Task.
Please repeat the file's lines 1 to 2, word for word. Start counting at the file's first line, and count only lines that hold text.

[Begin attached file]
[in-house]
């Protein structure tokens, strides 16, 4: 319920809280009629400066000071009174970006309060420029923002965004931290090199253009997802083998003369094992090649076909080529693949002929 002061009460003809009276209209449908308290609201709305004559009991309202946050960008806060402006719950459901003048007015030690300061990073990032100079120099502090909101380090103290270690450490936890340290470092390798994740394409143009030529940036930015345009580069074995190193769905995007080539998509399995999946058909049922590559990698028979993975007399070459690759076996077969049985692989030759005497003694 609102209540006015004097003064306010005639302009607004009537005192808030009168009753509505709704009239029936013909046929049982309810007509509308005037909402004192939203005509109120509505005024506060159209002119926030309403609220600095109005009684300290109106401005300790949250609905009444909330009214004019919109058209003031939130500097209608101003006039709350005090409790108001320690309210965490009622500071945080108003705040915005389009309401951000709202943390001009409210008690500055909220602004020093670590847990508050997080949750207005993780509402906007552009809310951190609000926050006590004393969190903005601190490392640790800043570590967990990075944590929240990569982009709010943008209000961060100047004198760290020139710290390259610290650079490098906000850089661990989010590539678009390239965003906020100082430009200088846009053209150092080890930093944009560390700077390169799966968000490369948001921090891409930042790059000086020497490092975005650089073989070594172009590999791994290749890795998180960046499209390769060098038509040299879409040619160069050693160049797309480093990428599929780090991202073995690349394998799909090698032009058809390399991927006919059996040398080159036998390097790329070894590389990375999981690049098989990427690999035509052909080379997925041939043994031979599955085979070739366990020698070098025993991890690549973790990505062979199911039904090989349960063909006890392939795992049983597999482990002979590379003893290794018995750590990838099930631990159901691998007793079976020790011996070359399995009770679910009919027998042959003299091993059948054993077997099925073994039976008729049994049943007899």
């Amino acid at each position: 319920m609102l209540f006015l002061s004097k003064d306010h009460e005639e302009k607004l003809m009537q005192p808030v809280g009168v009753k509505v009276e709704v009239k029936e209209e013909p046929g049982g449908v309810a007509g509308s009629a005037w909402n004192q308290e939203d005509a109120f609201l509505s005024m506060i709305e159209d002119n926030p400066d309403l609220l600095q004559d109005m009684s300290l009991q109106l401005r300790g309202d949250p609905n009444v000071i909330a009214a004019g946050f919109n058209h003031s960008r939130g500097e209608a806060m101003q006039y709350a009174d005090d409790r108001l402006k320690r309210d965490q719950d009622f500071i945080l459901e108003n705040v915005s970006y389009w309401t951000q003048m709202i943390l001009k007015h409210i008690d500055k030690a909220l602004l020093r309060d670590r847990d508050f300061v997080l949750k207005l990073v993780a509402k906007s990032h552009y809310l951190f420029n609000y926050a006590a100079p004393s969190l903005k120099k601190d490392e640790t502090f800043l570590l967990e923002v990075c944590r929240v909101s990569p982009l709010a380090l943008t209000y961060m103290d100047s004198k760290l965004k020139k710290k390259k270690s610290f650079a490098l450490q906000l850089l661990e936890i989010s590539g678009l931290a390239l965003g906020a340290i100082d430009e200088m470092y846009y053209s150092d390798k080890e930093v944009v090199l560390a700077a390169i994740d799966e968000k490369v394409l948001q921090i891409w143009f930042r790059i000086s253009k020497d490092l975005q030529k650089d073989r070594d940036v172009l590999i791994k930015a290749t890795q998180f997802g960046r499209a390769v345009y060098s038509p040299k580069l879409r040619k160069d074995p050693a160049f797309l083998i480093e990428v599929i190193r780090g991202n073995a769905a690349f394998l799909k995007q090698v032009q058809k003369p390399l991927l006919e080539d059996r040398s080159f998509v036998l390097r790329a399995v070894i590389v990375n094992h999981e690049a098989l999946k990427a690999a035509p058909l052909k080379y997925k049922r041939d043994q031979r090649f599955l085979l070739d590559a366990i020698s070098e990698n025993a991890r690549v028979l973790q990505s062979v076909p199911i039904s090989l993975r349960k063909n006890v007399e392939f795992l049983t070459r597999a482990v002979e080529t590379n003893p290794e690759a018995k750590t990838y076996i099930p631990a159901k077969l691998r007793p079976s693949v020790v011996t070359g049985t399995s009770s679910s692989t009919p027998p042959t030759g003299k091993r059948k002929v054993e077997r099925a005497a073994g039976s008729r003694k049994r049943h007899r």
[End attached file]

[in-house]
């Protein structure tokens, strides 16, 4: 319920809280009629400066000071009174970006309060420029923002965004931290090199253009997802083998003369094992090649076909080529693949002929 002061009460003809009276209209449908308290609201709305004559009991309202946050960008806060402006719950459901003048007015030690300061990073990032100079120099502090909101380090103290270690450490936890340290470092390798994740394409143009030529940036930015345009580069074995190193769905995007080539998509399995999946058909049922590559990698028979993975007399070459690759076996077969049985692989030759005497003694 609102209540006015004097003064306010005639302009607004009537005192808030009168009753509505709704009239029936013909046929049982309810007509509308005037909402004192939203005509109120509505005024506060159209002119926030309403609220600095109005009684300290109106401005300790949250609905009444909330009214004019919109058209003031939130500097209608101003006039709350005090409790108001320690309210965490009622500071945080108003705040915005389009309401951000709202943390001009409210008690500055909220602004020093670590847990508050997080949750207005993780509402906007552009809310951190609000926050006590004393969190903005601190490392640790800043570590967990990075944590929240990569982009709010943008209000961060100047004198760290020139710290390259610290650079490098906000850089661990989010590539678009390239965003906020100082430009200088846009053209150092080890930093944009560390700077390169799966968000490369948001921090891409930042790059000086020497490092975005650089073989070594172009590999791994290749890795998180960046499209390769060098038509040299879409040619160069050693160049797309480093990428599929780090991202073995690349394998799909090698032009058809390399991927006919059996040398080159036998390097790329070894590389990375999981690049098989990427690999035509052909080379997925041939043994031979599955085979070739366990020698070098025993991890690549973790990505062979199911039904090989349960063909006890392939795992049983597999482990002979590379003893290794018995750590990838099930631990159901691998007793079976020790011996070359399995009770679910009919027998042959003299091993059948054993077997099925073994039976008729049994049943007899």